Budget expectations of the manufacturing industry
Manufacturing in India has truly come of age in recent times. Merely for the economic downturn, it would have contributed 5-6% more to the gross domestic product (GDP). A recent study of 700 manufacturing firms across the rural area for the National Manufacturing Competitiveness Council reveals that the leadership of this revolution were mid-size firms that possessed the right mix of product form and intensity to serve domestic and worldwide marketplaces.
Some of the key prospects from the Government in tax and regulatory affairs are as follows:
- The stringent regulatory policies, mandatory for entry of Multinational Companies (MNCs’) need to be liberalized to encourage investments in specialized sectors such as aerospace and defense.
- The withdrawal of Investment Allowance has had a substantial negative impact on the overall investments in the economic system. It has resulted in stagnation of capital formation as a proportion of GDP. The resurgence of investment allowance, especially in the infrastructure and core sectors would encourage new investments.
- Availability of land required for setting up industrial units has been a bottleneck for the manufacturing sector. The majority of the projects has been stopped due to protests staged by the local population and the failure of the respective governments to provide a conciliatory solution to the affected people. Therefore, there is an urgent need for settlement of land related disputes and land allotment policy measures.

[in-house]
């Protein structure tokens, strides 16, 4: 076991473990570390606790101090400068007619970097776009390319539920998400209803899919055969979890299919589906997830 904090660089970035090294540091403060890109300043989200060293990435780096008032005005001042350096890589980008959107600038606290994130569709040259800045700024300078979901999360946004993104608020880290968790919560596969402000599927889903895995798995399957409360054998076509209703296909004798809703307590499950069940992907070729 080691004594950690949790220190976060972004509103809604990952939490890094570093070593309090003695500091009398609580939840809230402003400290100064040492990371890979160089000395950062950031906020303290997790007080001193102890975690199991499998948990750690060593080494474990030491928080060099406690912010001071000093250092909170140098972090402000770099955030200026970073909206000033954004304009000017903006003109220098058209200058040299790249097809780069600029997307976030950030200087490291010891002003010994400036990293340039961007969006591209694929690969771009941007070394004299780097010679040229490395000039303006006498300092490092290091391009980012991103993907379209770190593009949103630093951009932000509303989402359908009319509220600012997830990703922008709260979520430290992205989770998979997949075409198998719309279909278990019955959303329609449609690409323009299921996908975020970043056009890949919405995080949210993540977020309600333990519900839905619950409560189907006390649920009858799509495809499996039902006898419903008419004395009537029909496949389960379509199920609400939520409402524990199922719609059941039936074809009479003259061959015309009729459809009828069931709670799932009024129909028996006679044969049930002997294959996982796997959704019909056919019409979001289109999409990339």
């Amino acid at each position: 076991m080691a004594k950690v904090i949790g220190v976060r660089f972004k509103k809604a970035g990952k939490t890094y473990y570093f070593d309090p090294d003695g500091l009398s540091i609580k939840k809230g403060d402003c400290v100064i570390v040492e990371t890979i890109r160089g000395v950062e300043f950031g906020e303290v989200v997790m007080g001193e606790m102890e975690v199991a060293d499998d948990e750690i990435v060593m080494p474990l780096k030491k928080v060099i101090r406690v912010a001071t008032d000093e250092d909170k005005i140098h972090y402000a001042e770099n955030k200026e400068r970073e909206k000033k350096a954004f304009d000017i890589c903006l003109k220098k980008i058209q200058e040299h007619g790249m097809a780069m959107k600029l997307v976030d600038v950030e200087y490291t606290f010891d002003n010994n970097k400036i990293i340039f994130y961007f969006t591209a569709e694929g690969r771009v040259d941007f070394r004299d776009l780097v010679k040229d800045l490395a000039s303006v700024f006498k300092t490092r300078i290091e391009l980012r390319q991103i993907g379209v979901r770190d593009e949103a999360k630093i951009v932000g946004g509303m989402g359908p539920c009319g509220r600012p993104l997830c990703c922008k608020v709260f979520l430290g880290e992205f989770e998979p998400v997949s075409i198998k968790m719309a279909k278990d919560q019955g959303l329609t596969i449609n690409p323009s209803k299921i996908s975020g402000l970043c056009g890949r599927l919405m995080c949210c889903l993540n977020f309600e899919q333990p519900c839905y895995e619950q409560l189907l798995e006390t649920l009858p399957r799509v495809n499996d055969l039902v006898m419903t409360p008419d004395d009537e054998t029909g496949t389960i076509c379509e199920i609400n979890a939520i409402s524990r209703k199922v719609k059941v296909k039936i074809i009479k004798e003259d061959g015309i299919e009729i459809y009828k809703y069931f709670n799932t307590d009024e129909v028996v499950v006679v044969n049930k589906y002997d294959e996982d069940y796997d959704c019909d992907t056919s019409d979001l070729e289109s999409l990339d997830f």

- In order to attract investments in state of the art technology sectors, policy measures in the nature of fast track clearances, financial incentives, etc. should be promoted.
- Higher depreciation for Capex or Technology used in the manufacturing can further boost the growth of the manufacturing sector.
- Withdrawal of deduction under section 80 HHC for export turnover as well led to the more sluggish development of export and consequently manufacturing sector. Thus, introduction of export related tax incentives could be looking to further boost exports.
- The mandatory requirement of furnishing PAN for TDS purposes has complicated the investments and payments of technological support received from foreign companies. A review of the TDS provisions could help the industry as a whole.
- The proposed Direct Tax Code (DTC) has laid down removal of certain exemptions, deductions specifically amending the basis for calculation of MAT, denying the carry forward of MAT, no tax holiday etc. which are in the nature of negative drivers for the manufacturing sector. Attention to such drivers could help the manufacturing sector to lay the path of growth in the scenario where the meltdown and financial crisis has already affected companies globally.
- In India, the manufacturing sector is subject to multiple indirect taxes and duties which add up to about 24 %, of the total cost of the commodities.
- The rates of excise duty were brought down to a median rate of 8% as part of the Government’s fiscal stimulus package. This has helped the manufacturing sector to grow, which is evident from the various surveys and studies conducted in the recent past. In continuation with the current excise duty rates would help the sector to withstand against the present financial crisis and falling exports.
- Full Cenvat credit on capital goods should be allowed in the year of receipt thus cutting down procedural hassles, incentivize capital investment and improve liquidity.
- Service tax is a key indirect tax in later times. It is a significant input tax for manufacturers. The Government needs to clarify the availability of Cenvat credit on services of outward transportation and incidental activities such as security, gardening, canteen, etc. to reduce the plethora of litigations in Cenvat credit. A clarification in respect of eligibility of input services used till the stage for which excise duty is required to be paid would help the manufacturing sector.